As for all of the many thousands of Ontario lakes, streams and rivers that do not directly supply drinking water, the Environmental Commissioner reports that a “sea of pollutants” is harming them.
Sewage, industrial waste, run-off from farms, and spill-over of road waste are “threatening many provincial aquatic ecosystems, impairing Ontarians’ ability to swim and fish, and harming economic activities that rely on clean water.”
The report notes that Ontario’s new Conservative government has identified “protecting and preserving our waterways” as one of its priorities. The commissioner then adds: “They have a lot of work to do.”
On sewage, for instance, the report tells us that although Ontario municipalities treat about 90 per of the province’s sewage, raw and partially treated sewage still flows into lakes and rivers from many local sewage systems.
The report identifies the villain here as being what it calls “combined sewage outflows.” These outflow systems carry both sewage from toilets and drains and stormwater from rain and snow melt. They are highly toxic, and regularly force authorities to close beaches while making recreational use of rivers, streams and lakes dangerous.
Ontario actually outlawed combined outflow systems in 1985, but 44 municipalities – including the two biggest – Toronto and Ottawa – still use them. The big danger of this system comes when there is heavy rainfall, which can bring on uncontrollable excess flows of pollutants, which “carry toxic pathogens into Ontario’s waterways.”
The commissioner’s report points out that the public does not normally find out about these noxious overflows except when health officials close beaches; and it outlines a long list of recommendations to stop these polluting overflows.
Municipalities can use storage tanks to hold mixed sewage until their plants are able to treat them. They can optimize treatment plant operations to “better manage increased mixed sewage flow” after big rainstorms. And they can use green infrastructure to reduce surface runoff toward streams and rivers.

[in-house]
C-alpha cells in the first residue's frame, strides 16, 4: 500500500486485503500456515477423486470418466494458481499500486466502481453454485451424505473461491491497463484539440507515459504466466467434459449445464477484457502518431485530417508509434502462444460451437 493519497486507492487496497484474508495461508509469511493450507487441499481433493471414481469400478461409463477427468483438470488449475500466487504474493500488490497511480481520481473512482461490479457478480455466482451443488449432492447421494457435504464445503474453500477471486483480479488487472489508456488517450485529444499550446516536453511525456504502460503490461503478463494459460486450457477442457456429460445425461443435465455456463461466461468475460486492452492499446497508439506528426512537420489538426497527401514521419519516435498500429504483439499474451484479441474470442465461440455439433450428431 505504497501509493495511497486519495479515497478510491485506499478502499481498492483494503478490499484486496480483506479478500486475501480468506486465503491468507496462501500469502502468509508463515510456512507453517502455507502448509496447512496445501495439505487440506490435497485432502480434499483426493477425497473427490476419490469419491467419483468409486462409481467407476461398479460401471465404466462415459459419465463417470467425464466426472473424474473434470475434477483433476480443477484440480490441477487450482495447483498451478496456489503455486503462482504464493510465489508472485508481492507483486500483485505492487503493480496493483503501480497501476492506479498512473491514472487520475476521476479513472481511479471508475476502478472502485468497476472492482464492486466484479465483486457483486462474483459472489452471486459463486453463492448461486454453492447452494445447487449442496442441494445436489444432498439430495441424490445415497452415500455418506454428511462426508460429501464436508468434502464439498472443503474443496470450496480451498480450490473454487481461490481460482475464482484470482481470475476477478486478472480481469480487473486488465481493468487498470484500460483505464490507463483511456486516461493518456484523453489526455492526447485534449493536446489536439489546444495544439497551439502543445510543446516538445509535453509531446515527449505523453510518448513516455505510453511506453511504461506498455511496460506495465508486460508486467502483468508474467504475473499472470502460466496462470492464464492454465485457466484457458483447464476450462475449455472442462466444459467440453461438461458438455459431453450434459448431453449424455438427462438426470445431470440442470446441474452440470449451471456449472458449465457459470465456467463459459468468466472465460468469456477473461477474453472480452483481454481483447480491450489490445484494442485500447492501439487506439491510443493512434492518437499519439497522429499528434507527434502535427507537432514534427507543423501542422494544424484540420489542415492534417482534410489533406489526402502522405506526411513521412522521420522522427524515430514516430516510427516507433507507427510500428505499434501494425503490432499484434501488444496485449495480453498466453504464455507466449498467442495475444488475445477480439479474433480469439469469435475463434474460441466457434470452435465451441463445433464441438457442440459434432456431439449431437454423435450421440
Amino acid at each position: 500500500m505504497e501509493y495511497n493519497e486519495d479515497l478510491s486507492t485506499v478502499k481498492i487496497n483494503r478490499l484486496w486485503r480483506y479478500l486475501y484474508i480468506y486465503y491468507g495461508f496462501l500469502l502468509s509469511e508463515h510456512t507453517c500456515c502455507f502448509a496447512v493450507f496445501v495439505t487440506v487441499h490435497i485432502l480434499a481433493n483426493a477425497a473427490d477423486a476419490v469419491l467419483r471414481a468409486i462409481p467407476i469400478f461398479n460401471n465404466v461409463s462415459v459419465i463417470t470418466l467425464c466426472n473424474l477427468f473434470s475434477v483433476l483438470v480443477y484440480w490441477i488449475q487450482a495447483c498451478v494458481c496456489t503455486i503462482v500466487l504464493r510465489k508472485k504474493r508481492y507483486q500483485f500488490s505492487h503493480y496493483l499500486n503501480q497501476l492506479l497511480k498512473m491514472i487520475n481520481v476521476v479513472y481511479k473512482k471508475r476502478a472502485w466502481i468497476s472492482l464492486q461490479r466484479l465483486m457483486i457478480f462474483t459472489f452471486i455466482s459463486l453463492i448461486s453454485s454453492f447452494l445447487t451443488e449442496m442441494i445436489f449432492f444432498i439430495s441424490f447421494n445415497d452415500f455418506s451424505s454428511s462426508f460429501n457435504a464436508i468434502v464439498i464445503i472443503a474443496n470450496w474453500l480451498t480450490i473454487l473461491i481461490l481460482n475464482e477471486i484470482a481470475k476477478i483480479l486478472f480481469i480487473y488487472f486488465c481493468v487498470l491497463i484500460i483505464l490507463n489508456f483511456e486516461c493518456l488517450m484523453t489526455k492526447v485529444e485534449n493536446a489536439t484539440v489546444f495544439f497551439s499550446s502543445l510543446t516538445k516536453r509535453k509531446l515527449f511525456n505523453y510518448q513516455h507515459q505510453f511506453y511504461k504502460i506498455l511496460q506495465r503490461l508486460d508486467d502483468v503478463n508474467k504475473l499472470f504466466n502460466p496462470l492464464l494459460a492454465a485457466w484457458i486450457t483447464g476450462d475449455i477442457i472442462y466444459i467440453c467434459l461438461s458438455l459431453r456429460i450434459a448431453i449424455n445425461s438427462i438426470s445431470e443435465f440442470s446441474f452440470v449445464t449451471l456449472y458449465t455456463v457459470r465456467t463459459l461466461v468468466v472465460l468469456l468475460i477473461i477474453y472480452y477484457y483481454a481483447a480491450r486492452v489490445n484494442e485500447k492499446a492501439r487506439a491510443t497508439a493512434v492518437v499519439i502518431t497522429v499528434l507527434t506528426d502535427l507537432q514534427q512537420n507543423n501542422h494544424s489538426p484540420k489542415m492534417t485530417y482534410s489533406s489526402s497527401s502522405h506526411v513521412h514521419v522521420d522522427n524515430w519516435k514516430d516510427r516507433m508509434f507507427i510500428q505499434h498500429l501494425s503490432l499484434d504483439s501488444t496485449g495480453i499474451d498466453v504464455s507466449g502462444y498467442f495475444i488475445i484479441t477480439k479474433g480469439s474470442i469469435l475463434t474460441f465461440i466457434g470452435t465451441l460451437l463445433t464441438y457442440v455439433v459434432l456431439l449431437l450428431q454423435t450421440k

The report also recommends that the Ontario environment ministry get much tougher with municipalities that fail to act to curtail these dangerous overflows.
“Why,” the report asks, “does the ministry never prosecute municipalities for these overflows?”
The Environmental Commissioner points out that municipalities can legally get a break from their full responsibilities on this score only if they demonstrate they have done due diligence. That is, they have taken “all reasonable steps” to avoid combined sewage overflow.
The 2018 Ontario Environment Commissioner’s recommendations on overflows, and on many other significant issues, are thorough, practical, detailed and well-considered. Instead of reacting to them by promising to take action, the Ford government decided to shoot the messenger and kill the commission.
Karl Nerenberg has been a journalist and filmmaker for more than 25 years. He is rabble's politics reporter.